Harare (New Ziana) – Zimbabwe’s macro-economic environment remains stable on account of a robust monetary policy stance and fiscal sustainability strategies being pursued by government as well as positive global financial developments, the Central Bank said on Thursday.
In his Monetary Policy statement, Reserve Bank of Zimbabwe (RBZ) governor Dr John Mangudya painted a positive outlook for Zimbabwe’s economy despite challenges posed chiefly by the Covid-19 pandemic.
As such, the RBZ expects the elaborate measures put in place to deal with Covid- 19, including a widely commended vaccination programme, to lessen the pandemic’s impact on the economy.
Treasury expects Zimbabwe’s economy to expand by 7.8 percent in 2021 on the back of strong growth in agriculture, mining and manufacturing.
And, in line with Finance Minister Professor Mthuli Ncube’s Mid-Term budget review last week and the need to reinforce the obtaining macro-economic stability, Dr Mangudya also did not announce any policy shifts.
“Overall, the economy is on the right track. It is rebounding. The outlook is positive on account of the remarkable hawkish monetary policy stance being pursued by the Bank, government’s strong fiscal sustainability and the positive global financial developments.
“This stable and positive macroeconomic environment points to the need for the Bank to continue with its current monetary policy stance to support the robust economic growth of at least 7.8 percent in 2021, while continuing to reduce annual inflation to the desired level of around 30 percent by the end of December 2021,” he said.
In terms of interest rates, Dr Mangudya said the apex bank would maintain its overnight accommodation of 40 percent and the medium-term lending rate for the productive sector of 30 percent in order to control money supply.
“The Bank shall continue to review the policy rates in response to the downward inflation trajectory.”
The quarterly target for the growth of reserve money for the remaining six months of 2021 will remain at 20 percent while priority will also be given to the strengthening of the foreign exchange auction system- which has, since launch in mid-2020, availed a total of US$1.72 billion to the productive sectors of the economy.
“The Bank will start to set aside foreign exchange resources to build the country’s foreign exchange reserves to anchor exchange rate stability and to cope with transitory exchange rate shocks in the national economy,” he said.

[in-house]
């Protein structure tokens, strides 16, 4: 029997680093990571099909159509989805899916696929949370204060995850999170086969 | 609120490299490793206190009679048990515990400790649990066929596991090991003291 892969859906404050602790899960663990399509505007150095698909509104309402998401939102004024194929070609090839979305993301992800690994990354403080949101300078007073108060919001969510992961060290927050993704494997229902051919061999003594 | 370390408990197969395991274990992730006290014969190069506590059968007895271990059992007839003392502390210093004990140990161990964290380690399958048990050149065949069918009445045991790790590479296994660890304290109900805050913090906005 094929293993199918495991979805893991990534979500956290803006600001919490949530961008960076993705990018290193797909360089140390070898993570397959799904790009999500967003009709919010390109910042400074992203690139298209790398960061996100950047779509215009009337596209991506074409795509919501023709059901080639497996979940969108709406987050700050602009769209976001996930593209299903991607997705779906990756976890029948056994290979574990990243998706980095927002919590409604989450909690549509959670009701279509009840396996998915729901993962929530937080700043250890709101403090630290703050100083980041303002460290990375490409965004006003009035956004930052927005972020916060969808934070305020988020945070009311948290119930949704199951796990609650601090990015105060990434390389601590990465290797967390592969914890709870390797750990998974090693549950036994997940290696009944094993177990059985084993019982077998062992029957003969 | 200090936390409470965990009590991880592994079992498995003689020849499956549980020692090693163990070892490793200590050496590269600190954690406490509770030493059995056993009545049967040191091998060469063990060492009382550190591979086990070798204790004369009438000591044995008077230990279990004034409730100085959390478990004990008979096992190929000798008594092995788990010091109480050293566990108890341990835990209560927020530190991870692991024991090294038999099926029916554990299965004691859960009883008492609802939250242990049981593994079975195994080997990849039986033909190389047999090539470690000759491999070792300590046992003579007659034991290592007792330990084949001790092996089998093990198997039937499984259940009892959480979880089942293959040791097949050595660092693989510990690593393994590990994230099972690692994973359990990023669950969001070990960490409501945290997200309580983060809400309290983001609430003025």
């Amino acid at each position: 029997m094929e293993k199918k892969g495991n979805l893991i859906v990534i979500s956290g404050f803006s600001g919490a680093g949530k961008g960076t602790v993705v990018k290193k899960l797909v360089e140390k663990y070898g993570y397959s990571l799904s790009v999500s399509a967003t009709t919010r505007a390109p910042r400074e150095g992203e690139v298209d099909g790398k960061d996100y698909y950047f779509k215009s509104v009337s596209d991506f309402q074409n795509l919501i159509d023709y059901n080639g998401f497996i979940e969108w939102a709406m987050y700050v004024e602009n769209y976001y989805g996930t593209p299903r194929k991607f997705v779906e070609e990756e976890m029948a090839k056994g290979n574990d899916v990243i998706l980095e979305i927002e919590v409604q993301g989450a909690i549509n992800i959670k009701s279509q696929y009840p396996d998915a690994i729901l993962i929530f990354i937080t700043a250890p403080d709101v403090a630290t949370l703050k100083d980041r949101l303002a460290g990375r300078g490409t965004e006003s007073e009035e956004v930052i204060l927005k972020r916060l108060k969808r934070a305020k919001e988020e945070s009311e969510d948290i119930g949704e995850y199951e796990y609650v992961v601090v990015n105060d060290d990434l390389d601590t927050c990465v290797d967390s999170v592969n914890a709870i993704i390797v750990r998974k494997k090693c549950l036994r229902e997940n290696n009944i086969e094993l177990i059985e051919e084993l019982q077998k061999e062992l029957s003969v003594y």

To deal with the foreign exchange auction allotment backlog, Dr Mangudya said the Bank would, among other strategies, utilise existing letters of credit facilities for strategic imports in order to lessen demand on the auction system and source, from government, some of the foreign exchange balances in the exchequer account.
To address the gap between the official and parallel exchange rates, the Central Bank would continue tightening money supply, increasing the attractiveness of the local currency discouraging rent-seeking behaviour so that; “the local currency complements rather than competes with the USD.”
Dr Mangudya said the Central Bank’s tight monetary policy had also seen inflation subside.
“In the previous monetary policy statement, the Bank projected inflation to decline to 55 percent by July 2021. Encouragingly, the policies being implemented by government and the Bank have managed to anchor inflation expectations as attested by a significant decline in inflation from 837.5 percent in July 2020 to 56.4 percent in July 2021.
“Reflecting stability in the exchange rate, notable price increases in 2021 have mainly been recorded in regulated services including electricity, education, communication, and transport.”
Meanwhile, Dr Mangudya said the country’s banking sector remained sound through government support and regulatory relief measures.
He said the banks remained adequately capitalized, with aggregate core capital of ZW$57.54 billion as at 30 June 2021, an increase of 8.09 percent, from ZW$53.18 billion as at 31 December 2020.
“Total banking sector loans and advances increased by 73.27 percent from ZW$82.41 billion as at 31 December 2020 to ZW$142.79 billion as at 30 June 2021. During the period under review, financial intermediation remained stable as reflected by a loan to deposit ratio of 45.84 percent. This position reflects that there is scope for banking institutions to enhance their financial intermediation role,” he said.